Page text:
The communications device class is used for computer networking devices akin to a network card, providing an interface for transmitting Ethernet or ATM frames onto some physical media. It is also used for modems, ISDN, fax machines, and telephony applications for performing regular voice calls.
Microsoft Windows versions prior to Windows Vista do not work with the networking parts of the USB CDC, instead using Microsoft's own derivative named Microsoft RNDIS, a serialized version of the Microsoft NDIS (Network Driver Interface Specification). With a vendor-supplied INF file, Windows Vista works with USB CDC and USB WMCDC devices.
This class can be used for industrial equipment such as CNC machinery to allow upgrading from older RS-232 serial controllers and robotics, since they can keep software compatibility. The device attaches to an RS-232 communications line and the operating system on the USB side makes the USB device appear as a traditional RS-232 port. While chip manufacturers such as Prolific Technology, FTDI, Microchip, and Atmel manufacture USB chips and provide drivers that expose the chip as a virtual RS-232 device, the chips do not use USB CDC protocol and rather use their custom protocols, though there are some exceptions (PL2503).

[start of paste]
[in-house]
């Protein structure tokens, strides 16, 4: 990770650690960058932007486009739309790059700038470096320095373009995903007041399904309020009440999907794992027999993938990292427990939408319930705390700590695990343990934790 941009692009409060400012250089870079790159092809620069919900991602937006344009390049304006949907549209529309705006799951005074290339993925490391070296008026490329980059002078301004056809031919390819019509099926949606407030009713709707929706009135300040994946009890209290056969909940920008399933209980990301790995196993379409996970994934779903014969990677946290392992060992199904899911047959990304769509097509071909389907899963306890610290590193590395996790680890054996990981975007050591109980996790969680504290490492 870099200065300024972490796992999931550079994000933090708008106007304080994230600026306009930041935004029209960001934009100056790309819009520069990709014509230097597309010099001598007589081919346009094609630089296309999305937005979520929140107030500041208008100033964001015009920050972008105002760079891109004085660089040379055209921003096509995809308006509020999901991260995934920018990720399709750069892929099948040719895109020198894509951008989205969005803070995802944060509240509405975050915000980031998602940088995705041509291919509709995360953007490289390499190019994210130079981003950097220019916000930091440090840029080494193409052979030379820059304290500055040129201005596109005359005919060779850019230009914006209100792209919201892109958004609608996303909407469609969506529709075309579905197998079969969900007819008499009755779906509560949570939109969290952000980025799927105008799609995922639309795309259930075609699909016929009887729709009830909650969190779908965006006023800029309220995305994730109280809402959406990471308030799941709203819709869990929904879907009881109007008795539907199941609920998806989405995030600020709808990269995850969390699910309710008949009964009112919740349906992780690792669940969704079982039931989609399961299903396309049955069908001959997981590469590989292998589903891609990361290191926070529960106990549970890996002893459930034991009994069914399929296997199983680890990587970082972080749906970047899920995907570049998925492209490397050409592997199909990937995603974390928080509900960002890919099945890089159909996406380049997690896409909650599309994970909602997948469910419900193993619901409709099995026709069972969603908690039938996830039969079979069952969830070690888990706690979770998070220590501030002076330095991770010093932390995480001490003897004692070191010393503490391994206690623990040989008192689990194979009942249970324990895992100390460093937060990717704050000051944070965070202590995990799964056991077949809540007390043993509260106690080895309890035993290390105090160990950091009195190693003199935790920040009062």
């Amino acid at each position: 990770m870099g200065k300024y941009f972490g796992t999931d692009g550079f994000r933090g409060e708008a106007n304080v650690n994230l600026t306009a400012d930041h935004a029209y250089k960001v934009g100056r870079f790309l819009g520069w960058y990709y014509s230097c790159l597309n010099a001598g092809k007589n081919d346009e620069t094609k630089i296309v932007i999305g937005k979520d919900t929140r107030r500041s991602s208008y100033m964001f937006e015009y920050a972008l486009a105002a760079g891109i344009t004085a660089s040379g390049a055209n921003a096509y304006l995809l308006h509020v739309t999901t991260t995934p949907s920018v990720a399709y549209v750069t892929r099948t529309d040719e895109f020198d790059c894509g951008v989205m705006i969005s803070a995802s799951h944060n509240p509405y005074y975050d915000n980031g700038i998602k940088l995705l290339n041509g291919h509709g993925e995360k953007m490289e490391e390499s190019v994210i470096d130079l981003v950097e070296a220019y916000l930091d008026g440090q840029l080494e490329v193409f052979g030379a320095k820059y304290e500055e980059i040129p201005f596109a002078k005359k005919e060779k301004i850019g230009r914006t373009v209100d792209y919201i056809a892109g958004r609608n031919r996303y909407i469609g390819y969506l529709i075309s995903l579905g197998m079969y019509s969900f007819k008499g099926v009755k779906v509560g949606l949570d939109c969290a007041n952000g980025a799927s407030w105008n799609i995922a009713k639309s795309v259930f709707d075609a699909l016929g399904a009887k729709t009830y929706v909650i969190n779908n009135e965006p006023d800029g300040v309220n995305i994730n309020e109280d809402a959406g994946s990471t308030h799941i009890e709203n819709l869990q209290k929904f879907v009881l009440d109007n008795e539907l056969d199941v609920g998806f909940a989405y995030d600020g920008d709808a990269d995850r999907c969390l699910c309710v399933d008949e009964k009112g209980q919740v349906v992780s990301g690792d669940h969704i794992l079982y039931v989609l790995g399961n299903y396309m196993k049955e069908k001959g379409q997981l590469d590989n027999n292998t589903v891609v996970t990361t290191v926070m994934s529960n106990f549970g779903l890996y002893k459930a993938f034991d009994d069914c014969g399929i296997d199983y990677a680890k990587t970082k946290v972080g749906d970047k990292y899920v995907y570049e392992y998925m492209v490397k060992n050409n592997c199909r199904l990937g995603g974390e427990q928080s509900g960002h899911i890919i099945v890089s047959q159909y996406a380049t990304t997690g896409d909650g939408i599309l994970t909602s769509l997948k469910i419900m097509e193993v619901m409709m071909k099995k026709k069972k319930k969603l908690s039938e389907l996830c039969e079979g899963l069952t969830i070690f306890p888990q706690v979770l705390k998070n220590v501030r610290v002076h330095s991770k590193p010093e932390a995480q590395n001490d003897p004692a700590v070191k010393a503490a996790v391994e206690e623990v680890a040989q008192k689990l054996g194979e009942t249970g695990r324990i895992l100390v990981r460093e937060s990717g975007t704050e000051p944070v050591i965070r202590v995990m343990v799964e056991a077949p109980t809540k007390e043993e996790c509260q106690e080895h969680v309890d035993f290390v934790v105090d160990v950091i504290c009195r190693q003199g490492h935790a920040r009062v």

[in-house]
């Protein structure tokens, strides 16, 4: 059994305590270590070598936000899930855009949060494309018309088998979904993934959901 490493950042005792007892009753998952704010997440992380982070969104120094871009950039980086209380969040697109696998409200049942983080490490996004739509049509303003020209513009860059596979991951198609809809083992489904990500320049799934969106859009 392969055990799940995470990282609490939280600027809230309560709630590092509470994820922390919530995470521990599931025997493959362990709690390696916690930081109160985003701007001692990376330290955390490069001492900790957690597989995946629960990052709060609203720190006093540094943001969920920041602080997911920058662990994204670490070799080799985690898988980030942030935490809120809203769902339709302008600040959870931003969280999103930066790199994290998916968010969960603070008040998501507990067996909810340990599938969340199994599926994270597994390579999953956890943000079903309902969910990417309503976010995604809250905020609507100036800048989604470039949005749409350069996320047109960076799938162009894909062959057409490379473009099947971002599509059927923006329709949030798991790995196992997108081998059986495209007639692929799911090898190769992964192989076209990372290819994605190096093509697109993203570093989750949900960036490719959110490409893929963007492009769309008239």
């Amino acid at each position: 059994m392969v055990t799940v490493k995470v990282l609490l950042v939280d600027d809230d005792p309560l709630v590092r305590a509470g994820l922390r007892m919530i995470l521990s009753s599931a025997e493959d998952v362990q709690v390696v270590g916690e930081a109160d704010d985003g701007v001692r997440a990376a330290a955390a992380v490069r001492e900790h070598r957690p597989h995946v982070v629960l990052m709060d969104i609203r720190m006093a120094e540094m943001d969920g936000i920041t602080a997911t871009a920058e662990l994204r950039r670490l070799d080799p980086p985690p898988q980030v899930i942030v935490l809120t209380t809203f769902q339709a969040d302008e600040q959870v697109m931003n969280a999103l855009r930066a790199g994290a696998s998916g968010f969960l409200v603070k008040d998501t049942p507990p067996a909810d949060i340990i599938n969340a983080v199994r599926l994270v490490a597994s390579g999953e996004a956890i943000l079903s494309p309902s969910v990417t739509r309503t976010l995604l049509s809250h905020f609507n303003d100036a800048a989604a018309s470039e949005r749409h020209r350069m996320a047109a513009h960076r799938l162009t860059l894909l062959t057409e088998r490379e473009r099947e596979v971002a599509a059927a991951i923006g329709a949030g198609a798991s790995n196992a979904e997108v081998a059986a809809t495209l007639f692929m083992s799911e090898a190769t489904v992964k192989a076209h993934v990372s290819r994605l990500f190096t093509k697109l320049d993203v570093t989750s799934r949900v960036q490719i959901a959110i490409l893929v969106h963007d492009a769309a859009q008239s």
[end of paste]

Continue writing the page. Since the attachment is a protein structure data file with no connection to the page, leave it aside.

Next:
Devices of this class are also implemented in embedded systems such as mobile phones so that a phone may be used as a modem, fax or network port. The data interfaces are generally used to perform bulk data transfer.
- USB-IF's Approved Class Specification Documents
- a good guide (linux-oriented) about USB host-to-host, CDC 'ethernet' class and RNDIS Archived Version
- App Note, Migrating from RS-232 to USB Bridge Specification. Explains the use of USB CDC (Communications Device Class) ACM (Abstract Control Model) to emulate serial ports over USB.
- PL2305I USB to Printer Bridge Controller (component data)